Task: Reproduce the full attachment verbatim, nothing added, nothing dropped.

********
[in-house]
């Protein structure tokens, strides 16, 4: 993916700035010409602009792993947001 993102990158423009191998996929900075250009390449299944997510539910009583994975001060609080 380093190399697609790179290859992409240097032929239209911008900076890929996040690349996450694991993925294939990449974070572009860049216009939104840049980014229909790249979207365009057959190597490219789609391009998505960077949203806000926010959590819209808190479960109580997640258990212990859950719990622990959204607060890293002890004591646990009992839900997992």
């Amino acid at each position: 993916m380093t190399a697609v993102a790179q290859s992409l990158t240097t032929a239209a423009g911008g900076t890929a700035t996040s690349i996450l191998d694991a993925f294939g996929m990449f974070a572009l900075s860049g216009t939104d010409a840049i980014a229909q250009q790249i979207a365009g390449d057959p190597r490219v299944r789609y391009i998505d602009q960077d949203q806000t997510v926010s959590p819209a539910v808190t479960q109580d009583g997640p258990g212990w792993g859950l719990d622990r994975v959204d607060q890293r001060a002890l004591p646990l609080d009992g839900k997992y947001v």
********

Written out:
[in-house]
């Protein structure tokens, strides 16, 4: 993916700035010409602009792993947001 993102990158423009191998996929900075250009390449299944997510539910009583994975001060609080 380093190399697609790179290859992409240097032929239209911008900076890929996040690349996450694991993925294939990449974070572009860049216009939104840049980014229909790249979207365009057959190597490219789609391009998505960077949203806000926010959590819209808190479960109580997640258990212990859950719990622990959204607060890293002890004591646990009992839900997992």
């Amino acid at each position: 993916m380093t190399a697609v993102a790179q290859s992409l990158t240097t032929a239209a423009g911008g900076t890929a700035t996040s690349i996450l191998d694991a993925f294939g996929m990449f974070a572009l900075s860049g216009t939104d010409a840049i980014a229909q250009q790249i979207a365009g390449d057959p190597r490219v299944r789609y391009i998505d602009q960077d949203q806000t997510v926010s959590p819209a539910v808190t479960q109580d009583g997640p258990g212990w792993g859950l719990d622990r994975v959204d607060q890293r001060a002890l004591p646990l609080d009992g839900k997992y947001v």